But in the mean time I plan on trying some other easy gift ideas for you to use. This week will be Tomatillo Salsa Verde. This is great stuff. And versatile too. A half pint in the stocking is destined to be enjoyed with a bowl of chips and a cold beer. A pint for the hostess of your holiday party will be used as a green enchilada sauce. And that quart you give to your friend can be combined with a couple pounds of chicken and slow cooked to a great green chile chicken for burritos, tacos, or whatever.

Not only that, but this is a one pot dish that gets blended. So no precise chopping or huge mess afterward.

Tomatillo Salsa Verde

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Tomatillos
Onions
Jalapeños
Cilantro
Lemon juice
Garlic
Cumin
Salt/Pepper

We’ll talk ratios further down the line.

Tomatillos. What the hell are they? They are a fruit if the Nightshade family and fall under the category of “Who decided it was a good idea to eat this?” plants. Tomatillos are generally green, but you can also find yellow, red, and purple ones (though I haven’t). The fruit resembles a green tomato. But it’s very firm and covered in a thin husk that reminds me if a Japanese paper lantern. As the fruit grown is fills the husk and eventually breaks through. Tomatillos are sold in all stages of this process.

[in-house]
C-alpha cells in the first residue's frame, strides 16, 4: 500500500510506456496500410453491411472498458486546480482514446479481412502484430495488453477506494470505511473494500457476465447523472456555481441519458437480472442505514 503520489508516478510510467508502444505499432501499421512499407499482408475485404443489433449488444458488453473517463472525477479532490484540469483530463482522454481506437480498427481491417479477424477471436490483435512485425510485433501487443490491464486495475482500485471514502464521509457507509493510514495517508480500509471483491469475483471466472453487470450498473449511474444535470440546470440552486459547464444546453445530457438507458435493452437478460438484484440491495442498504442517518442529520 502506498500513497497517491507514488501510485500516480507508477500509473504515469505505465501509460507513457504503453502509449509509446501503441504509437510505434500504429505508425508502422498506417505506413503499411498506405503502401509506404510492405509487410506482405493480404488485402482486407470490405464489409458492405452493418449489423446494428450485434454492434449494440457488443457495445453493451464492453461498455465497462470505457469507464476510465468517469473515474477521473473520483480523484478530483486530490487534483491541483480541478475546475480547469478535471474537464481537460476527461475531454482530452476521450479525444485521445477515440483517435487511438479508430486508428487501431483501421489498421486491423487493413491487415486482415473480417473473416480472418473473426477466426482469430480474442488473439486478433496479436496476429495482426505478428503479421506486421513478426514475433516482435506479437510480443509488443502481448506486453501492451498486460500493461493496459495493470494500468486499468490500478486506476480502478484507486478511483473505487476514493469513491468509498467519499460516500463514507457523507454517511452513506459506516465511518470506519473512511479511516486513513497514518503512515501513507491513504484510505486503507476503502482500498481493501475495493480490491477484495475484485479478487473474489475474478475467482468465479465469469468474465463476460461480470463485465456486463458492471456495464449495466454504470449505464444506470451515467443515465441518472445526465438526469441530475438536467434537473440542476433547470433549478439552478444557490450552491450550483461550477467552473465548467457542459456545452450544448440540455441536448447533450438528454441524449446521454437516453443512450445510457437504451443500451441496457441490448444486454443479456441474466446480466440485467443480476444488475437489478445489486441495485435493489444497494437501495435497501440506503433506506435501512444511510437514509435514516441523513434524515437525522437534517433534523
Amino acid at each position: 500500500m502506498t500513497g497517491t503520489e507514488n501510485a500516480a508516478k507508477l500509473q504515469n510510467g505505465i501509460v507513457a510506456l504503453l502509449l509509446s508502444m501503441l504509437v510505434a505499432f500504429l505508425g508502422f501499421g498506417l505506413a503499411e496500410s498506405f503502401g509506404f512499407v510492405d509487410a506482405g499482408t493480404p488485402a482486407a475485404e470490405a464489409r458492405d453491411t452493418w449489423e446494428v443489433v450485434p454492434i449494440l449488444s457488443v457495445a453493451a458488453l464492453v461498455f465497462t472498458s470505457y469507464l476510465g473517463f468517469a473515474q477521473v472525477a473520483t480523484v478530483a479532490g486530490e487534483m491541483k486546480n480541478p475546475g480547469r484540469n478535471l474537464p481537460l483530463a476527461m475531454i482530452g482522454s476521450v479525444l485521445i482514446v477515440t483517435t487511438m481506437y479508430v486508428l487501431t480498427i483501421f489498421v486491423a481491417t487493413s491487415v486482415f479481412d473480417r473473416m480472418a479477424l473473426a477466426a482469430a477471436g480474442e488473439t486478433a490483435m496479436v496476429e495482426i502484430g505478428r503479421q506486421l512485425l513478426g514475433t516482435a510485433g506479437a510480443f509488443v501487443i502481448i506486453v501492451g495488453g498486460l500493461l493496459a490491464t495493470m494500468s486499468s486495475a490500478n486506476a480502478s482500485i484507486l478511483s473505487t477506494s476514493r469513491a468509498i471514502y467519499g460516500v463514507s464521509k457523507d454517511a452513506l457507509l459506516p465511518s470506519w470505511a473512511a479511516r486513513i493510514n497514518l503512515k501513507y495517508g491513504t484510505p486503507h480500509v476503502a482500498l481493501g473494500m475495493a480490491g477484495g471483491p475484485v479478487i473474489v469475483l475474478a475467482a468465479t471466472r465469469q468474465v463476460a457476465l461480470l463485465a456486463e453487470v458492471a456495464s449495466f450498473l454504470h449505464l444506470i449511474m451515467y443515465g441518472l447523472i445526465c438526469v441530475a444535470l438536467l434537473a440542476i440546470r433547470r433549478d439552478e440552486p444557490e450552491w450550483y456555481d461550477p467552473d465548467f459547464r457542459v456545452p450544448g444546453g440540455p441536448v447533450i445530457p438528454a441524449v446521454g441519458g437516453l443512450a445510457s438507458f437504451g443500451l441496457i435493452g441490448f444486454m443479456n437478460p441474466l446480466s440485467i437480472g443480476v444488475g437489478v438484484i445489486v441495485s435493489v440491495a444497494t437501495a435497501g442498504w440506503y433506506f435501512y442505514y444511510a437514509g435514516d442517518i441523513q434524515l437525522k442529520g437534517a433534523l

20121115-020923.jpgSometimes the fruit fills the husk, other times it doesn’t. And both are fine.

20121115-021009.jpgSometimes you will find a sticky coating between the fruit and the husk, similar in feel to partially dried hair spray. Don’t worry, it washes off easily.

Which brings me to the next step. The husks are not edible and must be removed. I like to kill two birds with one stone and remove the husk while washing the fruit. The running water helps separate the husk from the fruit and with a quick run the sticky residue is gone too. Invert the husk over the stem, twist, and remove.

20121115-021541.jpgThe inside looks like this.

20121115-021609.jpgFill a pot with water and drop your tomatillos in.

20121115-022020.jpgBring to a boil and cook for about 10 minutes. In the mean time prep the rest of your ingredients. Cut the stems off your jalapeños and split lengthwise.

20121115-022125.jpgUse a paring knife and cut the veins and seeds out. Here’s my theory on jalapeños and heat. If you want mild sauce remove all the veins and seeds. For hot, leave them all in. For a solid medium leave half. I cut them all out and then add about half back in.